A surprise came to me when I noticed a road sign claiming that Halifax was only 40km away and my maps showed over 100! I wasn’t planning on making a big push into the city that day, but with only 40km to go at 2pm why not! This route put me on a very busy highway stretch, while it wasn’t entirely bad for riding on the sound of the traffic was deafening. I countered it with some loud and clanging music and swerved to miss all the broken glass on the sides of the roads. There was so much I thought I was going to puncture at least one of my tires if not both.
Feeling well burnt but forcing myself to finish the last 11km into Halifax was the only option at this stage, stealth camping in a populated area is not my cup of tea so I cruised all the way to the Murray Mackay bridge only to be turned away, as it did not have bicycle lanes available. I met another cyclist, Carolina who was in the area doing her internship for hospitality who helped me get to the area of the MacDonald bridge which dropped me right downtown in the city. I still had time to make it to MEC before it closed and returned some parts that either failed, broke, or just didn’t work out for me along the way, stocking up on extra tent pegs (I already lost 2 of my new ones), a new water bottle (lost in Quebec), a new pair of socks (I didn’t lose one of them, honest, the dryer ate it), and a mirror for my handlebars. I figure its time to see what is going on behind me, due to the white knuckled riding I dealt with earlier in the day on busy roads. I made it over to where I was staying just at sunset.
Al And Sarah are two forward thinking individuals who spend alot of time not getting sucked into todays culture. They’re avid cyclists (Al runs a guerilla bike shop in his basement) who tour regularly, don’t have a fridge, and don’t have the necessities of today in the household (cell phone, computer etc). Instead time is spent making art, developing black and white photography and drawing informative cycle maps of the city of Halifax in a very unique DIY like way. I was able to get ahold of one of the few colour maps that I am sending back to Vancouver for safe keeping – look around in Halifax if you can, these things are gold.
I stayed in Halifax for 2 nights, spending the next day cycling around in the pouring rain trying to find a few must haves, and visiting the final legislative assembly ‘Province House” of Canada. It is the oldest one in Canada, and the 2nd smallest, but sure did have a lot of character. I befriended the security guards and was able to have one snap a photo of the final headstand, and spent 30 minutes in the gallery watching the snakelike politicians below wither and squirm their way out of past promises. The remainder of the day consisted of laundry, crossing my fingers for the Vancouver Canucks to win Game 7 of the first round of the playoffs, and then finally sleep. Another poor night of tossing and turning. Halifax seems to be a very cycle centric city, even with its many hills. Everywhere you look are people riding cycles. I had heard that it was similar to Vancouver, and I would have to say I saw more cycles in Halifax in the short time I was there then any one day in Vancouver.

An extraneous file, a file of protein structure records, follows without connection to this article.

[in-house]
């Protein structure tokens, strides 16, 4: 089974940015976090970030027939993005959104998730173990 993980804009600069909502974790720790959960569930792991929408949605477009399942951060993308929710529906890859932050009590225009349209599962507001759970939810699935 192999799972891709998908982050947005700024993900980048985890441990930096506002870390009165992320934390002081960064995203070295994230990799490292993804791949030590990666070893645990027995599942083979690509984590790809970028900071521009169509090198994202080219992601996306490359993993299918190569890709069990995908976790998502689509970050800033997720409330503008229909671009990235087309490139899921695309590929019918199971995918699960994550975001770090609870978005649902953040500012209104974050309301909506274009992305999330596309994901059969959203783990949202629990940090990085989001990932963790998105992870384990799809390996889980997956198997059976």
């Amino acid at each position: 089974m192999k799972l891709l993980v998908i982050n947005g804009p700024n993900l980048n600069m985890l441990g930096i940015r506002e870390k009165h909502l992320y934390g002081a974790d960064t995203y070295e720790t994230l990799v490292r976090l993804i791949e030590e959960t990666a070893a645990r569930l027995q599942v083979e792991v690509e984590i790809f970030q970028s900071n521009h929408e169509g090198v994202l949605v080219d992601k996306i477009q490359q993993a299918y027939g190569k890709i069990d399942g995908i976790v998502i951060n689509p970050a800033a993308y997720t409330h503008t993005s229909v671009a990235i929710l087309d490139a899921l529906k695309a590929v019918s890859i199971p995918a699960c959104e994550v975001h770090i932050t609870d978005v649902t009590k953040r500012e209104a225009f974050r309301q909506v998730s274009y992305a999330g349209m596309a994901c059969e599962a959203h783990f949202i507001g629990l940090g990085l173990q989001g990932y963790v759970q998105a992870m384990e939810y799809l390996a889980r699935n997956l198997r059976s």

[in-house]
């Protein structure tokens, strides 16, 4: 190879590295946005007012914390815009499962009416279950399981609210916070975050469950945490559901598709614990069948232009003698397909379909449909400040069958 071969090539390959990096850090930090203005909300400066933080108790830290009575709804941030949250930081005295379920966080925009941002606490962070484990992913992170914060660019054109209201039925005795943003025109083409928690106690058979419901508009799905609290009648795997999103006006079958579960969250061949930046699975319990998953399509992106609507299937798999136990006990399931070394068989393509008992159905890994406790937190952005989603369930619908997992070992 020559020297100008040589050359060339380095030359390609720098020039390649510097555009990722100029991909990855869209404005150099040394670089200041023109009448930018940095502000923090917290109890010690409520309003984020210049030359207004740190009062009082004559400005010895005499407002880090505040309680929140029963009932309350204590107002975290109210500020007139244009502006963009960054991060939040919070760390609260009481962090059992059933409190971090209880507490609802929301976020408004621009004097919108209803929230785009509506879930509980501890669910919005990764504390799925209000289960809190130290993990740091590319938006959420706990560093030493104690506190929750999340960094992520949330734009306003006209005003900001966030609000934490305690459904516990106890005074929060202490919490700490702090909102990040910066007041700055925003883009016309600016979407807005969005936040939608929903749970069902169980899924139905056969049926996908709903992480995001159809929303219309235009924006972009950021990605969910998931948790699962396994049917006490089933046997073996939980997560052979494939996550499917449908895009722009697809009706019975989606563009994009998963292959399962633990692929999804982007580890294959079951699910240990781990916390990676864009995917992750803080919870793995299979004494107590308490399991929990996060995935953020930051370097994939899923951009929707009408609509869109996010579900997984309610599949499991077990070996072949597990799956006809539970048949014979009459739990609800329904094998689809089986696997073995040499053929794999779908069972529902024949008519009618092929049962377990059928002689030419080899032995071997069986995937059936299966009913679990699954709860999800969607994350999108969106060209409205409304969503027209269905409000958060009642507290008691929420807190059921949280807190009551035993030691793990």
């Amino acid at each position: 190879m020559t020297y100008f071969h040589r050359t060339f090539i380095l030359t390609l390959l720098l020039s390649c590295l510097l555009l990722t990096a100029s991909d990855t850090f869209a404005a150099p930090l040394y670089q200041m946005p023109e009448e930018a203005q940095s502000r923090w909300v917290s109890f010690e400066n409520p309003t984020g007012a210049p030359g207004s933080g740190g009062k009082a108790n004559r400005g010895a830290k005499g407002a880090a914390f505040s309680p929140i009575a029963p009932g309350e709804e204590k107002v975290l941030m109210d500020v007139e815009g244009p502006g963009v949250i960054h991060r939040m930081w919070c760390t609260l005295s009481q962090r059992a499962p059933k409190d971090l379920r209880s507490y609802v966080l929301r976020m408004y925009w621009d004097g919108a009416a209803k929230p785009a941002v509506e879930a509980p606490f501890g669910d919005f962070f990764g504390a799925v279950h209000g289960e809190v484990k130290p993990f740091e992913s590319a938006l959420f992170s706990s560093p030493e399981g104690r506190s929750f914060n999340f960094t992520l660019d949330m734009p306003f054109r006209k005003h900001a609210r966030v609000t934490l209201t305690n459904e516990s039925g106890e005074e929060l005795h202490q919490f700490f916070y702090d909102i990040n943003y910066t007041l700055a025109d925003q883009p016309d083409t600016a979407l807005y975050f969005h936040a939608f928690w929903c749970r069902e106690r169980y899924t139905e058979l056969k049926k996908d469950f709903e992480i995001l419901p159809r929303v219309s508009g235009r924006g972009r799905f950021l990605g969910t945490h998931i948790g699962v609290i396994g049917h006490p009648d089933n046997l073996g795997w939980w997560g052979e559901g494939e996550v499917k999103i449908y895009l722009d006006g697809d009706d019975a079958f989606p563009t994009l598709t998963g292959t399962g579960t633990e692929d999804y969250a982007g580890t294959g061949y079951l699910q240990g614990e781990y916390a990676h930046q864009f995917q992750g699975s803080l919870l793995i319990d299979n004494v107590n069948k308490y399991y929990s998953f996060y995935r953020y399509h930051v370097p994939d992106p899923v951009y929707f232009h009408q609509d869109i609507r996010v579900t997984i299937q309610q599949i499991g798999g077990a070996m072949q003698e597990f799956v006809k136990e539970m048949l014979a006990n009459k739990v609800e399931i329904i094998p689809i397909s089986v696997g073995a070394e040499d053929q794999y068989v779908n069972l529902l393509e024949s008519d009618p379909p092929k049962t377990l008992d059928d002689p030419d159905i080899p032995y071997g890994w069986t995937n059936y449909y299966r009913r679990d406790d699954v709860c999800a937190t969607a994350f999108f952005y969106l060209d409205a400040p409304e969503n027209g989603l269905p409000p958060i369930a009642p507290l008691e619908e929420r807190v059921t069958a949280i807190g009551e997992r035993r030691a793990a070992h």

I dragged my feet wondering if I should set back out on the road, timing a bit loose as my friend who was to cycle from Halifax back to Fredericton with me had to cancel due to time constraints. The weather looked moderately reasonable so at about noon I took off with the help of Al’s advice on a route over to Digby, to catch the ferry to New Brunswick. I’m taking the longish route, hoping to grab a bit more of the eastern coastline and then crossing over to the Annapolis Valley, which is to be likened to the Okanagan of the east. Yet to see it but will be sure to report back.
There is an impressive trail system from the old decommissioned railways here and due to the history of the inhabitants in this area. I took advantage on riding some of these trails after visiting a graveyard where victims from the sinking of the vessel Titanic were buried and found a cozy little coffee shop called Beans and Bikes, which offered rentals, minor repairs, and dark coffee about 30 km away. I checked my phone and realized that superb singer/songwriter Natasha Duchene who I befriended in Yellowknife, NWT last year told me that I should go visit some of her family in the area, so I altered my end plans for the day a bit and ended up in the town of Chester in the night. It was raining nicely as I was pulling in and I was exhausted from the hills that were presented to me for the final 8km, but I would have to say it was worth it to make the trek over here. Some great conversations were had and future opportunities were discussed that could potentially open a few new doors.
I’m hoping to head over to Digby and catch the 4pm Friday ferry, but not really bent out of shape if I miss it and have to take the 4pm Saturday sailing – I still don’t want to push myself too hard even though my daily distance is steadily climbing and my muscles are starting to adjust properly. I’ll have more than enough time to make it to where I need to be.